To ensure the herbicide is applied properly, carefully read and follow the label directions on the package.

crabgrass in lawn
Crabgrass is difficult to control once it has become established.

Postemergence Herbicides

If preventative strategies fail, crabgrass can be controlled with postemergence herbicides. Postemergence herbicides provide temporary control of crabgrass. These herbicides will kill actively growing plants but will not kill any seed.  Since crabgrass is an annual that germinates new from seed every spring, the weed will return next year unless a preemergence herbicide is applied.  

Postemergence herbicides are most effective when applied to small, actively growing plants within the 3 to 5-leaf stage of development. Non-selective herbicides, such as glyphosate, can be used as a spot treatment in areas with abundant crabgrass.  Non-selective herbicides will kill all plants, including desirable turfgrasses, so they must be applied carefully.  After the treated areas have been completely destroyed, reestablish the lawn by seeding or sodding.   

Several selective herbicides can also kill crabgrass, but not affect most of the desirable cool-season grasses in the lawn, such as Kentucky bluegrass.  Products containing the active ingredients mesotrione, fenoxaprop p-ethyl, quinclorac, or topramezone are all possibilities.  Which herbicide to use must be considered carefully as some can impact certain desirable cool-season grasses differently.  For example, mesotrione can be used in new seedings of Kentucky bluegrass, tall fescue, or perennial ryegrass but should not be used in new stands of fine fescues. Fenoxaprop p-ethyl can cause damage to Kentucky bluegrass if misapplied, such as when temperatures are high.  These selective postemergence herbicides are often only available from professional lawn care services and must be applied by licensed applicators.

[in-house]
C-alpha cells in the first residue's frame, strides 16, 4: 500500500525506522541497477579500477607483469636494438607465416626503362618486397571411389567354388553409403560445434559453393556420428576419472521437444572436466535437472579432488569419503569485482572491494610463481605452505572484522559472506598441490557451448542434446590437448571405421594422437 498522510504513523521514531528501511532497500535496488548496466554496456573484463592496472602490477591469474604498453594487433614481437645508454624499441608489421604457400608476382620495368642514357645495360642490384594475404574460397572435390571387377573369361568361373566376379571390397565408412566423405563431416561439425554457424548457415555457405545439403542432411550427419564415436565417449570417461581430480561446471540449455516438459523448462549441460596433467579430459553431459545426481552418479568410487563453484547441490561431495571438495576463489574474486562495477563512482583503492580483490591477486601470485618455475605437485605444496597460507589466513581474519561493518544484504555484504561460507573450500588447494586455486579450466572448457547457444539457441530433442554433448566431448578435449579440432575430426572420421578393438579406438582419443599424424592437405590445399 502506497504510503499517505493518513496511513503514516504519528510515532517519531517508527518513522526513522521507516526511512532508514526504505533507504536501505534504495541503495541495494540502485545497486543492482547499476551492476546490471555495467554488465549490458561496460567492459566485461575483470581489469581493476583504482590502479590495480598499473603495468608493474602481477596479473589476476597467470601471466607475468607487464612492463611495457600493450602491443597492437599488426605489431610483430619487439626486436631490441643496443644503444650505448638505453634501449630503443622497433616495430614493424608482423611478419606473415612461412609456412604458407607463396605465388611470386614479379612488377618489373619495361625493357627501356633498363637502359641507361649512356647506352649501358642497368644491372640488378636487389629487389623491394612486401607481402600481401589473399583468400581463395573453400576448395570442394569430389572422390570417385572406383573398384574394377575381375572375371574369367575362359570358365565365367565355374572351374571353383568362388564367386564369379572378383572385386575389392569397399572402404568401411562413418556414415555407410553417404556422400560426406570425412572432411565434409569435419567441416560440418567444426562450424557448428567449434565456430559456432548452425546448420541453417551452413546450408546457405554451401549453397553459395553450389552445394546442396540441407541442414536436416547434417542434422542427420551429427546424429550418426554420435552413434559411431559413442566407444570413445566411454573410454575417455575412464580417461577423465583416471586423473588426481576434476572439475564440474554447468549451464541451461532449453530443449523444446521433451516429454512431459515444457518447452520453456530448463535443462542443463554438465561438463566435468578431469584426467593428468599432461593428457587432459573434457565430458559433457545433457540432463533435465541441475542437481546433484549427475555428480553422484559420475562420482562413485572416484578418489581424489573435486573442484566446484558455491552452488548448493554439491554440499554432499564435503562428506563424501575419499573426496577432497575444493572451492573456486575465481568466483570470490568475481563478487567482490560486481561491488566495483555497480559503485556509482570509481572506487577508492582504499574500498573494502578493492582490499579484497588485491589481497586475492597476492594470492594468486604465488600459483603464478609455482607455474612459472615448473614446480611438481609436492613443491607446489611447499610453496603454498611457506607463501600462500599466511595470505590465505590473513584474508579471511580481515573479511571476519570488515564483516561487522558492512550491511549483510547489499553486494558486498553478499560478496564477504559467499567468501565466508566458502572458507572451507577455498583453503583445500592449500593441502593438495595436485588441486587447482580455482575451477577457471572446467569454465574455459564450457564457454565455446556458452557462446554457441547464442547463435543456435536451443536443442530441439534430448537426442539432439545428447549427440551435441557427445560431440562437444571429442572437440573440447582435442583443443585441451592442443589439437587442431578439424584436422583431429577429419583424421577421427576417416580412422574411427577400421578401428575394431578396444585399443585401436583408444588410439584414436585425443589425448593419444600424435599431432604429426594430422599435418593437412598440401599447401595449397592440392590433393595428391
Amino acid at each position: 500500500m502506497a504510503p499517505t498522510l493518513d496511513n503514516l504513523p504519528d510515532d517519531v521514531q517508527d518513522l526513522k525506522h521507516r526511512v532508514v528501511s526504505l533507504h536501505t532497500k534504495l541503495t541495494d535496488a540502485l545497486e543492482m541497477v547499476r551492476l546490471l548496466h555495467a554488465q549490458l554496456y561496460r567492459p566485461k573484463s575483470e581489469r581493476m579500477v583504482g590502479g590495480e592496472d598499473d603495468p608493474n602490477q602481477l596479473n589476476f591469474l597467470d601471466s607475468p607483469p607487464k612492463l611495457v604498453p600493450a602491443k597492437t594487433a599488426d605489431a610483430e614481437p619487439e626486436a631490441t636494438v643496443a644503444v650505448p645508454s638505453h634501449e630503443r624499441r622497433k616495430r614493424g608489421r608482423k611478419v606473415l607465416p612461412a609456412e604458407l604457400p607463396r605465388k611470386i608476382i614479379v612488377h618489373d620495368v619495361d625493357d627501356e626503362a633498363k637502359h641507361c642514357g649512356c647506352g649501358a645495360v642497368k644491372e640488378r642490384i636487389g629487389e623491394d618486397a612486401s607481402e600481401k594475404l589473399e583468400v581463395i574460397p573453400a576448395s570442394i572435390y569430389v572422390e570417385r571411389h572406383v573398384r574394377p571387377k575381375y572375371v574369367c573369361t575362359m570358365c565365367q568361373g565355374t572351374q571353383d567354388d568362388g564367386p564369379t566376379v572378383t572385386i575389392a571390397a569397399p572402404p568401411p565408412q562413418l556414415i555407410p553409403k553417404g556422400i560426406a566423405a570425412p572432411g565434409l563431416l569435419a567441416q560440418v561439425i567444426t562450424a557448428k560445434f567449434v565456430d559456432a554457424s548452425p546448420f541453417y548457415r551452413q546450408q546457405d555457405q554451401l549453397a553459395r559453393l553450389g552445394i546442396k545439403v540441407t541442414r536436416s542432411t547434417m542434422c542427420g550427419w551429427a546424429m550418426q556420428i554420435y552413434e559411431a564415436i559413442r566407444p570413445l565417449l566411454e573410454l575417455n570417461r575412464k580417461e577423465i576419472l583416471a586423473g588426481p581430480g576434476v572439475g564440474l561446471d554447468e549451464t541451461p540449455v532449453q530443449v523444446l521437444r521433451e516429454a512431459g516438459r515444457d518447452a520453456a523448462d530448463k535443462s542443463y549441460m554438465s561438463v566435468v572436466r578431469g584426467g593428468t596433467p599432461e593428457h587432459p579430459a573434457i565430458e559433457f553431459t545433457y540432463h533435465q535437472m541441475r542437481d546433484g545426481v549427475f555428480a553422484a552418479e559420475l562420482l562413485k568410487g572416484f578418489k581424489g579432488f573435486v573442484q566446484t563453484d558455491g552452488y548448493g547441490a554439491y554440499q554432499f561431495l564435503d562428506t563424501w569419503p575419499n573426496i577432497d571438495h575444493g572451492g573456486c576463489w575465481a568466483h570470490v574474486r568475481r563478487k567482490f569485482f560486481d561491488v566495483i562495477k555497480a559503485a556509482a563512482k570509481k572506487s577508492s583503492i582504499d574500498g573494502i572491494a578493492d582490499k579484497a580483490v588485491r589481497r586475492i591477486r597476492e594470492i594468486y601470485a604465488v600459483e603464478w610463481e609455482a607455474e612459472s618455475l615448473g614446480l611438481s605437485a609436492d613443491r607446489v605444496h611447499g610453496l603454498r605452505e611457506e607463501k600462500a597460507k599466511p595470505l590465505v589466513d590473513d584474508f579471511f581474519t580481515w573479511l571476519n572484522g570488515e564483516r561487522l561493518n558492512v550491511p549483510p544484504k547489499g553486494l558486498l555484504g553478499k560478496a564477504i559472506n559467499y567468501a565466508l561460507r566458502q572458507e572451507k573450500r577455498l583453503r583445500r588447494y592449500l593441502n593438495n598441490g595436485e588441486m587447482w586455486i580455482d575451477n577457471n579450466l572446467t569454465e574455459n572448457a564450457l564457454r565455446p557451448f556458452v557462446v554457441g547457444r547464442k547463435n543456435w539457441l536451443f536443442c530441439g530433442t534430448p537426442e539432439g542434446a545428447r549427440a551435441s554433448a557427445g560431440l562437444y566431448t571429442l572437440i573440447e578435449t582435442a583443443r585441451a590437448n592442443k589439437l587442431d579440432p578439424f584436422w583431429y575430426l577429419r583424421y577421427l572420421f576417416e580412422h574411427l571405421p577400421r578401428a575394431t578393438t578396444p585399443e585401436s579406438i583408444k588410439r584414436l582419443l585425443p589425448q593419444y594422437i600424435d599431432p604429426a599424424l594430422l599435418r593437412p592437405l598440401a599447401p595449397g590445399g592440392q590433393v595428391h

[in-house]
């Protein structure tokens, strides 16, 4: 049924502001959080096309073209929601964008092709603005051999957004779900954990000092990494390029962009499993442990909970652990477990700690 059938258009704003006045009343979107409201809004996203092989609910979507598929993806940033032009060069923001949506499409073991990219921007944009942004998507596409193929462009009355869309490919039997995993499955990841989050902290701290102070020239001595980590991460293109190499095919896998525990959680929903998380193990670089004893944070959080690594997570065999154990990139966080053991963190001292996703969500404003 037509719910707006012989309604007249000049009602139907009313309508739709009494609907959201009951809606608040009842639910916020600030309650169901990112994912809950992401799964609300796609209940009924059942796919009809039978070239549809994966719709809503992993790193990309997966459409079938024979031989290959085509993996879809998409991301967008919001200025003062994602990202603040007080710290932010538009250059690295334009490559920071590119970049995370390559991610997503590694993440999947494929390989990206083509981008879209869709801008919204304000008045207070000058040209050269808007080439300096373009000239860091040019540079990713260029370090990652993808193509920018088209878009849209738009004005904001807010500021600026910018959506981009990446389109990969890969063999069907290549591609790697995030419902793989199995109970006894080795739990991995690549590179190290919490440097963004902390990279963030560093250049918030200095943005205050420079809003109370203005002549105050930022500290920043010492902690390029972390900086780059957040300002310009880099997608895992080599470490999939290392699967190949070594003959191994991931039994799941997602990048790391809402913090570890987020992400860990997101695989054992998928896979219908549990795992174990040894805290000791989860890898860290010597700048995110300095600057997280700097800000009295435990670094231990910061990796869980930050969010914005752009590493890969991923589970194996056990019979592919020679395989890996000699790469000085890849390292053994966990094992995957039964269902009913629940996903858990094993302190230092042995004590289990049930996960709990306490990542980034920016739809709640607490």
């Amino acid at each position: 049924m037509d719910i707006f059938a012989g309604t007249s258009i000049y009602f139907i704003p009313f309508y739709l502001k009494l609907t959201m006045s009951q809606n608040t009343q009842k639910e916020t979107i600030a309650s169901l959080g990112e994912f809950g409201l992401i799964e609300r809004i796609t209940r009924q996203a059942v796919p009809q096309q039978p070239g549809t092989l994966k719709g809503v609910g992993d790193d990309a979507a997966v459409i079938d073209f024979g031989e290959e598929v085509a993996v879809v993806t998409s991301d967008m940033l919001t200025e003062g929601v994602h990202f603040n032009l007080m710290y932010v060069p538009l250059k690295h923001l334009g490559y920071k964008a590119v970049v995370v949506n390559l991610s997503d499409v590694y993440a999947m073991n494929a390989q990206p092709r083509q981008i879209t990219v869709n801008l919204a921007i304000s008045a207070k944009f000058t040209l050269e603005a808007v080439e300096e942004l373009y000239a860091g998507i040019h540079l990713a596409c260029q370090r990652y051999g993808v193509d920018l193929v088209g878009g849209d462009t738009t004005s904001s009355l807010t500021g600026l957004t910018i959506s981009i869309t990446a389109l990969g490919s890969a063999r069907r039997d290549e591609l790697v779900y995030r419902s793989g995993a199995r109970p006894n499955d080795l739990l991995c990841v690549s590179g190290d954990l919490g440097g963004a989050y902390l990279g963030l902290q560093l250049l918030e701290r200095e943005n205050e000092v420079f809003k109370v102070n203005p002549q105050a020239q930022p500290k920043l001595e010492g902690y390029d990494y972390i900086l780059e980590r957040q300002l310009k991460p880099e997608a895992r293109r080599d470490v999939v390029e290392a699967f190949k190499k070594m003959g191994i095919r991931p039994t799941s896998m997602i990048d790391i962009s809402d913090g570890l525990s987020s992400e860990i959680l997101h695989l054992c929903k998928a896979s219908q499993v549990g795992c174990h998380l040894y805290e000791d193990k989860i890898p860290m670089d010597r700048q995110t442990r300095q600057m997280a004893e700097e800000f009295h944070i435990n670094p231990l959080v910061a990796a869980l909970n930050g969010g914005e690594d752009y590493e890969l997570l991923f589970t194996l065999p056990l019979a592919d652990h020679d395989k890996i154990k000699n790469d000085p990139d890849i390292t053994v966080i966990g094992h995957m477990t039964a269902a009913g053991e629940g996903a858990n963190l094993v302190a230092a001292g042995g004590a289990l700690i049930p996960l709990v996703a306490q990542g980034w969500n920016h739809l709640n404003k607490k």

In general, postemergence herbicides are ineffective against large, well-established crabgrass plants. Home gardeners with a lawn badly infested with crabgrass should consider total lawn renovation in the fall.

Corn Gluten Meal

Products containing corn gluten meal can be applied to lawns in spring to prevent the germination of crabgrass seeds. Corn gluten meal is a corn milling byproduct. When applied in spring, it interferes with the germination of crabgrass seeds. Corn gluten meal is also an organic fertilizer. It contains approximately 10 percent nitrogen. As a preemergence herbicide, corn gluten meal becomes more effective after two or three years of repeated application. Corn gluten meal products should be applied at the same time as chemical preemergence herbicides. Corn gluten meal products are not as widely sold as chemical pre-emergents but can be found at garden centers and other retailers.

Hand Pulling or Digging

Hand pulling or digging can remove established crabgrass plants but does not prevent new seed from germinating.  Removing plants before they set seed can help reduce the size of the seed bank in the soil, hopefully reducing the number of seeds that can sprout next spring. Still, even just one plant allowed to go to seed can produce thousands of seeds, so persistence and diligence are essential to use hand pulling as a management option. While this non-chemical means of weed control is an option, hand pulling has limited success because infestations tend to be large and widespread in the lawn, new seed readily germinates, and the process is very labor intensive. 

crabgrass in garden bed
Crabgrass in garden beds should be pulled before it goes to seed.

Control of Crabgrass in Garden Beds and Landscape Plantings

In flower and vegetable gardens, hoeing and hand pulling are the best control options. When cultivating the garden, avoid deep tillage. The roots of many vegetables and flowers grow near the soil surface. Deep cultivation will cut off some of these roots. Also, deep cultivation will bring deeply buried weed seeds to the soil surface, where they can germinate. Hand-pulling is best done after a good rain.  

More Information

Last reviewed:
April 2024